At around this point, by complainant's own admission, she and respondent started having a sexual relationship. She narrates that this twist in the events began after respondent started calling on her shortly after he had sent the demand letter in her behalf. Respondent allegedly started courting her, giving her financial aid. Soon he had progressed to making sexual advances towards complainant, to the accompaniment of sweet inducements such as the promise of a job, financial security for her daughter, and his services as counsel for the prospective claim for support against Aquino. Complainant acknowledges that she succumbed to these advances, assured by respondent's claim that the lawyer was free to marry her, as his own marriage had already been annulled.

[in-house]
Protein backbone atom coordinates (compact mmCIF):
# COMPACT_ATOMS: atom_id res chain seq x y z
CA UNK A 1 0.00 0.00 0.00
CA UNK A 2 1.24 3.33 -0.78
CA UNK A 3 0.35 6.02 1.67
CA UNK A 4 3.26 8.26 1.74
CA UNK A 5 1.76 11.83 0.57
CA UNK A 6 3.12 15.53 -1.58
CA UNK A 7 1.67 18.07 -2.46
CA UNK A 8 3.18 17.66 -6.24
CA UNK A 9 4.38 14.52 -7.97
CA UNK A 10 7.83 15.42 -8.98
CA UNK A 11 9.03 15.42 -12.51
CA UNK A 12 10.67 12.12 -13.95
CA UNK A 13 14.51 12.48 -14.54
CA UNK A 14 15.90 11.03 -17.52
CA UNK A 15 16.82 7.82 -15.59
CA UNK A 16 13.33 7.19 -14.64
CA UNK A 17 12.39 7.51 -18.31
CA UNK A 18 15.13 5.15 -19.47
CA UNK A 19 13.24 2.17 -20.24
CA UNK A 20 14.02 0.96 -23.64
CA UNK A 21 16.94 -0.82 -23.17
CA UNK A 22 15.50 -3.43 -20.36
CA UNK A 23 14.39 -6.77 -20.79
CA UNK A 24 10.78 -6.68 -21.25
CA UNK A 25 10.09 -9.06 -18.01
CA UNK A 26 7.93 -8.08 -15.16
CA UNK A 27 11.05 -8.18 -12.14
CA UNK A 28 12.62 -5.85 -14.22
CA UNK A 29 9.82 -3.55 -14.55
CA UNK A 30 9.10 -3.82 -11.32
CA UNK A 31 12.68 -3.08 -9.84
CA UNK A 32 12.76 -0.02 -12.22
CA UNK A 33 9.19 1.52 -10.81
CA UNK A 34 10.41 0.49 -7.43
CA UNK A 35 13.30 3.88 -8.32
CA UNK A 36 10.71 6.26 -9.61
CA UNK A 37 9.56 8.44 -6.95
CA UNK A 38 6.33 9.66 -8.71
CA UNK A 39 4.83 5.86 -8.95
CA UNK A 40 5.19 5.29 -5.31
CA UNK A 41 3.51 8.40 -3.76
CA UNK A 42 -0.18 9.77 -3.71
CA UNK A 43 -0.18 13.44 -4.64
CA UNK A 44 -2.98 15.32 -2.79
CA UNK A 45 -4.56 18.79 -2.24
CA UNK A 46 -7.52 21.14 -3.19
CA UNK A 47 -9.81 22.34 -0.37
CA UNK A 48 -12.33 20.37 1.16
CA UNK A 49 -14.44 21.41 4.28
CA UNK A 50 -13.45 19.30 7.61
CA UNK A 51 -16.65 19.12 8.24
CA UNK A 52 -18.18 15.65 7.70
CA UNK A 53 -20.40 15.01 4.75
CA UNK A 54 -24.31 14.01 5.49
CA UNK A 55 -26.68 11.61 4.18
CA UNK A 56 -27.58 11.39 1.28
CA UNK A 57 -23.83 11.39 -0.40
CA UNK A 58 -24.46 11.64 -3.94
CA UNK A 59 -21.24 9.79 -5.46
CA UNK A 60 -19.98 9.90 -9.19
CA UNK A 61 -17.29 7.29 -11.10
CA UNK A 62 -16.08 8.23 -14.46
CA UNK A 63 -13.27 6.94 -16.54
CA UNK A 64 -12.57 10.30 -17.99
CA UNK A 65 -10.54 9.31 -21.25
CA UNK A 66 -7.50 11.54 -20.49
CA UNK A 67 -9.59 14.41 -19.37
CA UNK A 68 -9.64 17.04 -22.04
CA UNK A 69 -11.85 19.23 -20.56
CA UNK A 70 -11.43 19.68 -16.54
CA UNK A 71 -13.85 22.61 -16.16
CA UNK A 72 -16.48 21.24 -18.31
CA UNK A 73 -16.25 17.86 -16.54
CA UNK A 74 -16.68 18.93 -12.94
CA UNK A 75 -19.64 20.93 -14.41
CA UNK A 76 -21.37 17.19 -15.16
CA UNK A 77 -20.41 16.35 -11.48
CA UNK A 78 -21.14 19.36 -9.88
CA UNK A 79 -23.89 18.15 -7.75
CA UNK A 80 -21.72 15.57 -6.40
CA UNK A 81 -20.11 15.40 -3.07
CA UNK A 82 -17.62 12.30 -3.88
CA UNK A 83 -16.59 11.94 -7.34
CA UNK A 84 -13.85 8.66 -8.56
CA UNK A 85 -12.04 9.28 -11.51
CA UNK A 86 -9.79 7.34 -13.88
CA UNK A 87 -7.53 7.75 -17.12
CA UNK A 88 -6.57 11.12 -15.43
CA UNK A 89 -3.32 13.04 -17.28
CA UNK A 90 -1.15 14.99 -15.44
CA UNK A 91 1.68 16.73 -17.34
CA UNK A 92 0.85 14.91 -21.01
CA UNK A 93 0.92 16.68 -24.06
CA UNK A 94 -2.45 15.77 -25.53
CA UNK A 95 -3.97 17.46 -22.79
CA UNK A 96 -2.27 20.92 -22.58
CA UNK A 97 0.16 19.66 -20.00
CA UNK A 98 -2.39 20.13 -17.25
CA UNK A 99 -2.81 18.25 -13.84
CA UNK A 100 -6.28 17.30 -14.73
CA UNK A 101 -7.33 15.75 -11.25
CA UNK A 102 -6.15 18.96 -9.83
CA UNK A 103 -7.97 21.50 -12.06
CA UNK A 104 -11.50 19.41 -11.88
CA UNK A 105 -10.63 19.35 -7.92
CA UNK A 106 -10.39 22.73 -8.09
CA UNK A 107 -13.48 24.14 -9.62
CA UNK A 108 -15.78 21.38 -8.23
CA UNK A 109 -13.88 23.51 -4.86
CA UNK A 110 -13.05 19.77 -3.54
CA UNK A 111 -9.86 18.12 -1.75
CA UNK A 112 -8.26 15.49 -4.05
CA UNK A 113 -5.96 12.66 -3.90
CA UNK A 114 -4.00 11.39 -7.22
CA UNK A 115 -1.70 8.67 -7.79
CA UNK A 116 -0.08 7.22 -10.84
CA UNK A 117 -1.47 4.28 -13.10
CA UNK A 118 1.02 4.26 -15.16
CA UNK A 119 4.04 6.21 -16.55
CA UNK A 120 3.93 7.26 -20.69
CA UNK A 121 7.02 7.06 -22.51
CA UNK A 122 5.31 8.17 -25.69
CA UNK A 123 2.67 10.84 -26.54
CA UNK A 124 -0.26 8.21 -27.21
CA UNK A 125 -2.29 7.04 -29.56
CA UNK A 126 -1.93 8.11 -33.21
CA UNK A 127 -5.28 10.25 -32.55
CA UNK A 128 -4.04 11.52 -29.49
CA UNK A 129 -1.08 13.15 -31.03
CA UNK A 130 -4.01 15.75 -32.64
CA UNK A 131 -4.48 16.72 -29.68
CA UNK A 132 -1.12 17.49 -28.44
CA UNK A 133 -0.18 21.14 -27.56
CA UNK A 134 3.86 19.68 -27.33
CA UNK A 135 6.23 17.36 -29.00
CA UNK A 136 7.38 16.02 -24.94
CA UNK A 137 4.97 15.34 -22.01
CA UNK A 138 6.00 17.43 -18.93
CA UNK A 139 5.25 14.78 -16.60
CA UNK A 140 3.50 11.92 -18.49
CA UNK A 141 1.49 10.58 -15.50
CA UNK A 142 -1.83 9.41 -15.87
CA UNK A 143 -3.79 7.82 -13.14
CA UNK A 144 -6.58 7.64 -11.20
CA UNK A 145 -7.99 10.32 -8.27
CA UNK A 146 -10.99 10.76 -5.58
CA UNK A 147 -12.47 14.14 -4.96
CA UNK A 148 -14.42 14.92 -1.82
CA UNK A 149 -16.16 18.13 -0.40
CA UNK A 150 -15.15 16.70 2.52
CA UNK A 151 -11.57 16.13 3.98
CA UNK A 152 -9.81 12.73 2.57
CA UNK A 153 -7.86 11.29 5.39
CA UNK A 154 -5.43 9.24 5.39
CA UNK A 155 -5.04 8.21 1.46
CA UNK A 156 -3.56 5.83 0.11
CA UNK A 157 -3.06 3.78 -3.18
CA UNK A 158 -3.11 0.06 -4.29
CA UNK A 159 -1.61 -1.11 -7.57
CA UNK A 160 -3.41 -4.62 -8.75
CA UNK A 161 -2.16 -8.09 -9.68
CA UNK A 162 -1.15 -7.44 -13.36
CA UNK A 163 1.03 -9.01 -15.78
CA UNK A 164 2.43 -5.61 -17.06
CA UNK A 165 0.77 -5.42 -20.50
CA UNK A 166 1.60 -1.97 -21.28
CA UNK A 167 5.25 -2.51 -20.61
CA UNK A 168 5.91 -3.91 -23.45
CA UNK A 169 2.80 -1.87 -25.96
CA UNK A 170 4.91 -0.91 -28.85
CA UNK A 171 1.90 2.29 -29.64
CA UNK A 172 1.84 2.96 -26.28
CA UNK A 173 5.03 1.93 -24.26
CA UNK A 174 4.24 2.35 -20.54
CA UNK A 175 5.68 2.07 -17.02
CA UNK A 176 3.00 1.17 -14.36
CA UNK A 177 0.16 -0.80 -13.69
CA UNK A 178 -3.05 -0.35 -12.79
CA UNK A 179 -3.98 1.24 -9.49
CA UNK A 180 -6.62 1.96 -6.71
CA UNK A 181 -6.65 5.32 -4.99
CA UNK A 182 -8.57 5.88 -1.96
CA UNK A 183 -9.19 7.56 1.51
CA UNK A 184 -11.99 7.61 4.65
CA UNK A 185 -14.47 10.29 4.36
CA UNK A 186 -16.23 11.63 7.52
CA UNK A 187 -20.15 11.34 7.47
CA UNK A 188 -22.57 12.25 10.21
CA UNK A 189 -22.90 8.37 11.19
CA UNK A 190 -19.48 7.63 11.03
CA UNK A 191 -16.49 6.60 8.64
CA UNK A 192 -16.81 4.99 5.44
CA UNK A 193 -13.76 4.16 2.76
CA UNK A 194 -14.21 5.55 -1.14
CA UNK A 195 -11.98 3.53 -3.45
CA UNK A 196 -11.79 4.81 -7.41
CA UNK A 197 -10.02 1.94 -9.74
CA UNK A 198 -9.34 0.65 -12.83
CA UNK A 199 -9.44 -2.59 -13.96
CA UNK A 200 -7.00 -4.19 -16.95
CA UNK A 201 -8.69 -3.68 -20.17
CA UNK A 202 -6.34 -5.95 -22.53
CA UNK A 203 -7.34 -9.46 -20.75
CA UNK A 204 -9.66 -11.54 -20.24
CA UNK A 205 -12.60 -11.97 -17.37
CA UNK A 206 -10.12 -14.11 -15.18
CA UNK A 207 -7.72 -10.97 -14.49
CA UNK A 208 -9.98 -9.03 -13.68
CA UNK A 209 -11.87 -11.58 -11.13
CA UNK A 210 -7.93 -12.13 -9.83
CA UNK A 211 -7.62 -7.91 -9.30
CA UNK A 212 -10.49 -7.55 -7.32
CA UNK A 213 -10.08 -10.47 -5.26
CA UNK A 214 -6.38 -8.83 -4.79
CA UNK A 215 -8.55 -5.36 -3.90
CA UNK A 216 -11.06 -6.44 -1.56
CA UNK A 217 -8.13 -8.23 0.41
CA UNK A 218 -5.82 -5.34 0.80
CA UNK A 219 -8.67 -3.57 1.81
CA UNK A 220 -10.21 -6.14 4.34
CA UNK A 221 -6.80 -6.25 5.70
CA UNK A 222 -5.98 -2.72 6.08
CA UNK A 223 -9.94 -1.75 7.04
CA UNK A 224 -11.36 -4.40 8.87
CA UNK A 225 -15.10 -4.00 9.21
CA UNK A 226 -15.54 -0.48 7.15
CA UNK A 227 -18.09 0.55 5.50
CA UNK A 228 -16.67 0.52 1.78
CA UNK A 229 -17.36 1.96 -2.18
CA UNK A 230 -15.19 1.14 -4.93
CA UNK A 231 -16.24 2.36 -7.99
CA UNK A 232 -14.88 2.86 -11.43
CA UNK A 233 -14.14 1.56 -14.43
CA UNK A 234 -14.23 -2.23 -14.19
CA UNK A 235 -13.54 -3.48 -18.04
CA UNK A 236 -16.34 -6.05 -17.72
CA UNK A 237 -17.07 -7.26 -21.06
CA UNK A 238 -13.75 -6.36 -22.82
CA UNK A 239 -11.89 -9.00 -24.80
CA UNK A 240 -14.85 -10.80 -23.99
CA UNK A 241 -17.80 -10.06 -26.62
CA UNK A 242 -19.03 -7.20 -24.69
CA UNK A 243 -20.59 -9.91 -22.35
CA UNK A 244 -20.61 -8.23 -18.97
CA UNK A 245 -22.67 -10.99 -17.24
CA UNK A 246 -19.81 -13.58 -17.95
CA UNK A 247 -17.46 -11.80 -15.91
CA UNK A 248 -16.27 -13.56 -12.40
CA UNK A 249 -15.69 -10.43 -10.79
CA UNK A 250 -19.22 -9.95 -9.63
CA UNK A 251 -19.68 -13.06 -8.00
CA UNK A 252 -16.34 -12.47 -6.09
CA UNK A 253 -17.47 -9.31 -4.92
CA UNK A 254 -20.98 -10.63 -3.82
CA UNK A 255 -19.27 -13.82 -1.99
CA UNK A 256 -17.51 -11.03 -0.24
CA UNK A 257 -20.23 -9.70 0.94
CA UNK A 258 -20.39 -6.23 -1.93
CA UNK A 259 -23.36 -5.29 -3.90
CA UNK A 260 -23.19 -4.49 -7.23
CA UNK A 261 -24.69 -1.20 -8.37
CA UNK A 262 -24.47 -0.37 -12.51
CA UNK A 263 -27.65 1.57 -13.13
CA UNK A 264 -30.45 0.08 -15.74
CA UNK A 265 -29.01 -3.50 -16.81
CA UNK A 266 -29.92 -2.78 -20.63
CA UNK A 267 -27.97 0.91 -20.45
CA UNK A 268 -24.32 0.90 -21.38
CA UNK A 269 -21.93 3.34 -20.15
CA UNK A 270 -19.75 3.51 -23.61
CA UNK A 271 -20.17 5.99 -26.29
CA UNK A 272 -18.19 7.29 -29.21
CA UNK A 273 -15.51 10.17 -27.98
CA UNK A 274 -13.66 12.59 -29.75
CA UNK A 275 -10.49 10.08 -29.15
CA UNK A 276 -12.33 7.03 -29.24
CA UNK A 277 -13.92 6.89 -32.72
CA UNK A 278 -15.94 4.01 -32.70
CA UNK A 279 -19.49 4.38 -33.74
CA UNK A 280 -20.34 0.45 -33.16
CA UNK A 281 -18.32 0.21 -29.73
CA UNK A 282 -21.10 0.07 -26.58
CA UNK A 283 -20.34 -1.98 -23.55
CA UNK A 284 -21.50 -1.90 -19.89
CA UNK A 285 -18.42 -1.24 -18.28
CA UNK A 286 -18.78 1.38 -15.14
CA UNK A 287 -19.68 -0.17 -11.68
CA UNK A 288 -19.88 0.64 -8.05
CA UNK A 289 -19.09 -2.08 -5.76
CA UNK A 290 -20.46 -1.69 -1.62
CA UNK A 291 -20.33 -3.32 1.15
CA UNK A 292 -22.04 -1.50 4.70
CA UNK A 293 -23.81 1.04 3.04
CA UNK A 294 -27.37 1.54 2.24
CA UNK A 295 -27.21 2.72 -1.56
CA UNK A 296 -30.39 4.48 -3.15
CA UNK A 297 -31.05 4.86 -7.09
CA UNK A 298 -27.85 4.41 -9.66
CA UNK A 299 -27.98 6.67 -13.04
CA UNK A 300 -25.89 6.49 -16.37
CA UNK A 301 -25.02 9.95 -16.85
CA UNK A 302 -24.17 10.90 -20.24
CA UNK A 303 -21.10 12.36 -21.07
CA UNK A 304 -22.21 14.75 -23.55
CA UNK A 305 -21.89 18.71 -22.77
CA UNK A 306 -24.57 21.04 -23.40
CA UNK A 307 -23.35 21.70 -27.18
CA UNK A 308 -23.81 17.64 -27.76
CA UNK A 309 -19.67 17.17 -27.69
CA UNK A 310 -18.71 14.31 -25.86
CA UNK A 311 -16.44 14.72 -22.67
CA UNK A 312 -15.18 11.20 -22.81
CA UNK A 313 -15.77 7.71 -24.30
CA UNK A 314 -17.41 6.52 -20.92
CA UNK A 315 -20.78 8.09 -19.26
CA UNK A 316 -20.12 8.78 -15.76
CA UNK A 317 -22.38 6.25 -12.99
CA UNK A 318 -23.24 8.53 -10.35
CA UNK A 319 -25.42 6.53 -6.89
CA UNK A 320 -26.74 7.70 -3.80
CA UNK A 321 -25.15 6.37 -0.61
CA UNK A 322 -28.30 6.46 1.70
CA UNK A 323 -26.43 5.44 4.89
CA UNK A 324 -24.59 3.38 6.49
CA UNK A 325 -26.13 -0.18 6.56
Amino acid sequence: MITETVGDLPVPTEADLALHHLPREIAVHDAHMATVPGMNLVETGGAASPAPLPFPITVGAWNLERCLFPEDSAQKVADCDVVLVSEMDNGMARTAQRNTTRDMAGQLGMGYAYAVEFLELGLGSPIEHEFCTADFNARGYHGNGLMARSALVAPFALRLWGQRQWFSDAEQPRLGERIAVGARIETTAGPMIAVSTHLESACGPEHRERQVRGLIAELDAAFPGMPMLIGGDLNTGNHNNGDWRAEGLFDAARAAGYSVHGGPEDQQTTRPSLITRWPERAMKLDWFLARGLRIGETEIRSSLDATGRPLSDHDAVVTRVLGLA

On 9 February 2001, respondent allegedly convinced complainant to sign an Affidavit of Disclaimer3 ("Affidavit") categorically stating that even as Aquino was denoted as the father in the birth certificate4 of her daughter, he was, in truth, not the real father. She was not allowed to read the contents of the Affidavit, she claims. Respondent supposedly assured her that the document meant nothing, necessary as it was the only way that Aquino would agree to give her daughter medical and educational support. Respondent purportedly assured complainant that despite the Affidavit, she could still pursue a case against Aquino in the future because the Affidavit is not a public document. Because she completely trusted him at this point, she signed the document "without even taking a glance at it."5